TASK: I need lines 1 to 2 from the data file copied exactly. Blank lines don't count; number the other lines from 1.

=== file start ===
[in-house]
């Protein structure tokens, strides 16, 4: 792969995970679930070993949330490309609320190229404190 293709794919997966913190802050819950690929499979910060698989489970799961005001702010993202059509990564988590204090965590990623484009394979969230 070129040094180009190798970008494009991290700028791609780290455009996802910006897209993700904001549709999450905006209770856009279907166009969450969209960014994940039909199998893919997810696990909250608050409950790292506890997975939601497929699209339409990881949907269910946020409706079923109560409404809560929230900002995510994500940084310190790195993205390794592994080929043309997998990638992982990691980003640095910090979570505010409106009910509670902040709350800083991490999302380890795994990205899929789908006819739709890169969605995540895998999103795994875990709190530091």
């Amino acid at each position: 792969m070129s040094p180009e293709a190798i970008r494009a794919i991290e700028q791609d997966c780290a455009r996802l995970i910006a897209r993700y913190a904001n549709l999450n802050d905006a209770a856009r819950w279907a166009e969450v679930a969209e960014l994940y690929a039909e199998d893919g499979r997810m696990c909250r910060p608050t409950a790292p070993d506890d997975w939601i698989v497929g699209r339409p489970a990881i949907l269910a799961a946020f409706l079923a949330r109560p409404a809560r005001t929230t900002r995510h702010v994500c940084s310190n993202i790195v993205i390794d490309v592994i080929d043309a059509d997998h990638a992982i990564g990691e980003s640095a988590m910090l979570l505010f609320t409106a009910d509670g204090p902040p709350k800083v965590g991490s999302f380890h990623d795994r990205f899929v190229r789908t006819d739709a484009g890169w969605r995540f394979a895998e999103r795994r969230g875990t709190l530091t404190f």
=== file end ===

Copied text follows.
[in-house]
């Protein structure tokens, strides 16, 4: 792969995970679930070993949330490309609320190229404190 293709794919997966913190802050819950690929499979910060698989489970799961005001702010993202059509990564988590204090965590990623484009394979969230 070129040094180009190798970008494009991290700028791609780290455009996802910006897209993700904001549709999450905006209770856009279907166009969450969209960014994940039909199998893919997810696990909250608050409950790292506890997975939601497929699209339409990881949907269910946020409706079923109560409404809560929230900002995510994500940084310190790195993205390794592994080929043309997998990638992982990691980003640095910090979570505010409106009910509670902040709350800083991490999302380890795994990205899929789908006819739709890169969605995540895998999103795994875990709190530091």